- Elena Santos |
- March 16, 2007
Live Messenger, previously known as MSN Messenger, was renamed as part of Microsoft's move towards the Live online community. So far, the most popular IM app in the world had already gone through a bunch of updates, but this new name also meant important changes that would somehow start a new period in Messenger's history.
Live Messenger includes some outstanding characteristics that are well worth a mention. Firstly, its all-new interface features a completely different design from traditional Windows applications, which you can also customize by choosing your own color scheme. In order to maintain this neatness, the menu bar has been hidden under a single top right corner button but this makes it a bit uncomfortable to browse through options. Luckily, the most common actions (send email, call a contact, access MSN Spaces and view shared folders) have been implemented as nice little buttons right under your username, so they're easy to access. Another thing we liked is that you can hide side tabs in the main interface window (right click on any of them and check the "Hide tabs" checkbox). However, there's apparently no way to hide the bottom ad. Live Messenger offers plenty of emoticons and winks to cheer up your conversations with. You can expand both collections by easily adding new sets which you'll find by the hundred on the Internet. Customization possibilities include changing the chat window background or even adding a personal message to your nickname, but not creating custom status messages. At least this new version features the longed-for offline messaging tool, enabling you to leave a message to any of your contacts even if they're not online.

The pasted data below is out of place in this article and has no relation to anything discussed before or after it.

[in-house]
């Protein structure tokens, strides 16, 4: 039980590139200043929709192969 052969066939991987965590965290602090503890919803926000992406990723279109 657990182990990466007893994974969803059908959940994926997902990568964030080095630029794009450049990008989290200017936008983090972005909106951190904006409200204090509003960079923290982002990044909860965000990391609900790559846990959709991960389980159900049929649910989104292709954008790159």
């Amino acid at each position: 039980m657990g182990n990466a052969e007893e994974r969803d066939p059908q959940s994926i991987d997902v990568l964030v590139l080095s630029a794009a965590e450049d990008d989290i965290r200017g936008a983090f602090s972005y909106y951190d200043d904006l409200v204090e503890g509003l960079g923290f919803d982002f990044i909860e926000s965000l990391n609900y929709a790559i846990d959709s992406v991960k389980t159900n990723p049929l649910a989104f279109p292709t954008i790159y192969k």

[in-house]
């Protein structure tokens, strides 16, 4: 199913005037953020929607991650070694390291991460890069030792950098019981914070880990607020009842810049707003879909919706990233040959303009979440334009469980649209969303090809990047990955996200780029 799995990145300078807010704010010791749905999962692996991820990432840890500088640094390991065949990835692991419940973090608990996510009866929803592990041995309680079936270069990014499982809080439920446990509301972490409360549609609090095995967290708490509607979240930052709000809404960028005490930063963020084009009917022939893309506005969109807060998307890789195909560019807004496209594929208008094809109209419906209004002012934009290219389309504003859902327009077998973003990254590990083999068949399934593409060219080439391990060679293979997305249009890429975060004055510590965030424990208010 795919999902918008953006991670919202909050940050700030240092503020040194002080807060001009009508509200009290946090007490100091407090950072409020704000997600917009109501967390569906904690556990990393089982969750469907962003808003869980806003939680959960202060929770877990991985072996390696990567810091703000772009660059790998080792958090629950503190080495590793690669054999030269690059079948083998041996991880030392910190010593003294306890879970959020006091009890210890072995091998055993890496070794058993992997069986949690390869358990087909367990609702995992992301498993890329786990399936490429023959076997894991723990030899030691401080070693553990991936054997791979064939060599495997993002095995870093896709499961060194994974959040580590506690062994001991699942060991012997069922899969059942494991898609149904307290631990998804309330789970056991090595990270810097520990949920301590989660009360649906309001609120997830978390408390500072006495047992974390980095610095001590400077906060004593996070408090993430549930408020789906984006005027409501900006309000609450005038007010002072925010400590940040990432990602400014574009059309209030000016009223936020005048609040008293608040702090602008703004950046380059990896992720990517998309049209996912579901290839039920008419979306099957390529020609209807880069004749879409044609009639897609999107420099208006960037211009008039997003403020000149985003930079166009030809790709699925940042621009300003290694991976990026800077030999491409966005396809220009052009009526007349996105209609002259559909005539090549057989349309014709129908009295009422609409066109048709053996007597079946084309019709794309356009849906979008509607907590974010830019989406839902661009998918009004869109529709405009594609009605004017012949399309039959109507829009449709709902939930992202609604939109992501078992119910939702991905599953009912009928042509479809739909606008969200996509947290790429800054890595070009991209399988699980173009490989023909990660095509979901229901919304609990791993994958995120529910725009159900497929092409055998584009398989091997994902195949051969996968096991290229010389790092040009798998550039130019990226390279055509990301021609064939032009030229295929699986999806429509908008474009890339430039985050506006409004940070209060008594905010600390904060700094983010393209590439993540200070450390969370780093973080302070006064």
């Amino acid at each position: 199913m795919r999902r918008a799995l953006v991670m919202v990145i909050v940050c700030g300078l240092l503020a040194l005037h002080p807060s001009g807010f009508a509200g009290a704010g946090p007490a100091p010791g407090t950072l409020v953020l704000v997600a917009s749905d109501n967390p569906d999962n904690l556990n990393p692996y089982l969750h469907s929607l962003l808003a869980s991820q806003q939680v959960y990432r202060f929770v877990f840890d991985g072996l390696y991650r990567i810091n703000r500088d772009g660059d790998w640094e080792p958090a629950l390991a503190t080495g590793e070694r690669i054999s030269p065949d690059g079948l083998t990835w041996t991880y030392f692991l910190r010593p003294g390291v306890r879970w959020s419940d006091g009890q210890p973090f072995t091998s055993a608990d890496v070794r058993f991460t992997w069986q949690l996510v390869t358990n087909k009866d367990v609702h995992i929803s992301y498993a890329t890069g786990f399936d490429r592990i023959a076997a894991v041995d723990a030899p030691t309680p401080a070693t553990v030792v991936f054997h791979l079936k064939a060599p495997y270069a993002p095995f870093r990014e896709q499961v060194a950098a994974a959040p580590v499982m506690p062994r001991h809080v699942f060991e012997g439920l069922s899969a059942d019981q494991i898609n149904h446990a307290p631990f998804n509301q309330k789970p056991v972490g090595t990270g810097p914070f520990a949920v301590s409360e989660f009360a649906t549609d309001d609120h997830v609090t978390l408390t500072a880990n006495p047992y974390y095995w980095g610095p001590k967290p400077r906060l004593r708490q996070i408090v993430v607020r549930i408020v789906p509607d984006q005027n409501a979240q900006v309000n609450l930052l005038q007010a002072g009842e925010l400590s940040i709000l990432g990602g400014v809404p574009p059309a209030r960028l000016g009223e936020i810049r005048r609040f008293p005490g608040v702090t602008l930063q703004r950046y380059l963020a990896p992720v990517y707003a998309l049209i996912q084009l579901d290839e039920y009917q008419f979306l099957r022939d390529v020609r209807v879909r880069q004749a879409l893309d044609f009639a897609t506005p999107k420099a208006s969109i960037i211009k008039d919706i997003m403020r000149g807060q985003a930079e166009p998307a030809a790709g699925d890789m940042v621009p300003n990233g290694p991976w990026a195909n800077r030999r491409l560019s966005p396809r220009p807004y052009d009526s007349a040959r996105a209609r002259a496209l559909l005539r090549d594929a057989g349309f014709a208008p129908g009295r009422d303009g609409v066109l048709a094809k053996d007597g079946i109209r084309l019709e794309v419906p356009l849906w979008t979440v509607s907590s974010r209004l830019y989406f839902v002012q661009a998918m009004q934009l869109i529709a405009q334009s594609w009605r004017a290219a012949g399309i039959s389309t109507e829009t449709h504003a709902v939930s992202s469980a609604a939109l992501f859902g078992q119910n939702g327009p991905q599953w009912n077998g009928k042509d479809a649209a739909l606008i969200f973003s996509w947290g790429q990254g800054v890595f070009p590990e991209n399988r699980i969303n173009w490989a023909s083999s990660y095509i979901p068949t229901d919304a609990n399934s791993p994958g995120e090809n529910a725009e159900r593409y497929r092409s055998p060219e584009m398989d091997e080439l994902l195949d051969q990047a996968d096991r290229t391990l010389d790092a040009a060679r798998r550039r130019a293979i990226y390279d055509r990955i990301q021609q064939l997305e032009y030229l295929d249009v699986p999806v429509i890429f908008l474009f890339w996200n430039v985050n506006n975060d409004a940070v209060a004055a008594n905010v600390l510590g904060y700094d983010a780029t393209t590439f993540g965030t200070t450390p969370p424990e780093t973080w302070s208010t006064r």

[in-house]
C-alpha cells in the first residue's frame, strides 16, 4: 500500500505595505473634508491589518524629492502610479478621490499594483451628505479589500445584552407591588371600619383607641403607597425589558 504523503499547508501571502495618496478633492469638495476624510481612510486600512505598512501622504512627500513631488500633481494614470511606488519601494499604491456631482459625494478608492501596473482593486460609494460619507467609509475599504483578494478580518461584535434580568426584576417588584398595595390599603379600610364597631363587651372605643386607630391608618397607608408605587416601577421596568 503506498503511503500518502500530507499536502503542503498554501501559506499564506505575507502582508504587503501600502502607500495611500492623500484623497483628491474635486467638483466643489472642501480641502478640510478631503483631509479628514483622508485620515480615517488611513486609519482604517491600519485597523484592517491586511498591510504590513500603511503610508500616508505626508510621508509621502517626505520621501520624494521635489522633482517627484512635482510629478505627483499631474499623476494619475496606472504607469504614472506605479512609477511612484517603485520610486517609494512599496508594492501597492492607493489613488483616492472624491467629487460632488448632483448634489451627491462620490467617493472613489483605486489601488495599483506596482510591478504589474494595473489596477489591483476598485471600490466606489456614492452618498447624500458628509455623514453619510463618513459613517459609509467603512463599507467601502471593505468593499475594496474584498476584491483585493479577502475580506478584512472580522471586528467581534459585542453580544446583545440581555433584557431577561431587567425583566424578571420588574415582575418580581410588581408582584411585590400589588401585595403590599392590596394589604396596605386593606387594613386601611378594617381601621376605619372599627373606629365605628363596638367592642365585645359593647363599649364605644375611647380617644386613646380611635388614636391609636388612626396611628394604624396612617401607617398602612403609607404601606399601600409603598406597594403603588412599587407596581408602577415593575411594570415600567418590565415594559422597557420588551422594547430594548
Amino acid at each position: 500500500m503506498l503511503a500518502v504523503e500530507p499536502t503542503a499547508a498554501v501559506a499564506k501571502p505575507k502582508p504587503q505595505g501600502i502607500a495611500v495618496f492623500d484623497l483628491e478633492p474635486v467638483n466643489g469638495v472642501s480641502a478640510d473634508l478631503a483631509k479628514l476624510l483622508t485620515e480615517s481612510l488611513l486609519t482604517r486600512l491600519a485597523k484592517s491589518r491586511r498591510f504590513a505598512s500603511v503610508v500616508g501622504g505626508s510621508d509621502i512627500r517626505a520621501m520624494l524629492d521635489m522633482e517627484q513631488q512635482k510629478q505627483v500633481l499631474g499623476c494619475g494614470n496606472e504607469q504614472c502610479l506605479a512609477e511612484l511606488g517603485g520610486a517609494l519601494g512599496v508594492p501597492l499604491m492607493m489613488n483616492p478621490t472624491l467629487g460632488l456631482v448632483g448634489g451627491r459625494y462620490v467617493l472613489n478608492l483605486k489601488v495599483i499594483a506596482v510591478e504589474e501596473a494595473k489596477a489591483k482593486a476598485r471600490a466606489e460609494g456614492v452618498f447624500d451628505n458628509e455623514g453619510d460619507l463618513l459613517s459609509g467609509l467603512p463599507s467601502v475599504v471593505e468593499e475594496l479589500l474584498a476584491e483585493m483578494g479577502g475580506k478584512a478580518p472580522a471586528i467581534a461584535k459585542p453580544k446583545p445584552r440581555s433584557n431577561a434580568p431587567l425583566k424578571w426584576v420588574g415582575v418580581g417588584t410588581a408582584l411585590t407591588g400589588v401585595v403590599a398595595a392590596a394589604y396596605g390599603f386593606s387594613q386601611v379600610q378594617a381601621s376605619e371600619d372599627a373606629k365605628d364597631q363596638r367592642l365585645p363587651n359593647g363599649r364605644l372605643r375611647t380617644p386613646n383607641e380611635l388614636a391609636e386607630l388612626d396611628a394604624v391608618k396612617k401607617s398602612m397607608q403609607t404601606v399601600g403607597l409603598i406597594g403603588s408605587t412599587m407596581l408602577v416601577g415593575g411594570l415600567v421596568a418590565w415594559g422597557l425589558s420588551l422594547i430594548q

The two most important features in this new Messenger are the ability of sharing folders and making free PC-to-phone calls. As for the first one, it proves as a very handy way to share pictures, while the second feature allows you to save some pennies on your phone bill. However, this service is currently only available in certain countries (United States, United Kingdom, France, Germany, the Netherlands, Austria, Ireland, Finland, Belgium, Spain and Italy) and requires a subscription to the Verizon Web Calling system.
In any case, you can always make use of the PC-to-PC call feature, which provides excellent sound quality. In fact, we must say this feature has been pretty well implemented in Live Messenger. Its ease of use makes it a great alternative to written conversations: just click on the phone icon and your friend will instantly receive an invitation to answer the phone call on the chat window itself. A simple wizard will guide you through audio configuration and a couple of sliders enable you control the volume of your speakers (or headphones) and mic. You can still use the chat window while you talk, for instance to send a web link or a handwritten message.
Summing up, the main issue with Live Messenger is that it has taken it too much time to offer tools that were already found in other IM apps, such as the VoIP calls mentioned above. However, its attractive design plus the huge number of people who are already MSN Messenger users (and who will eventually upgrade their client) will probably help this Live version reach the top.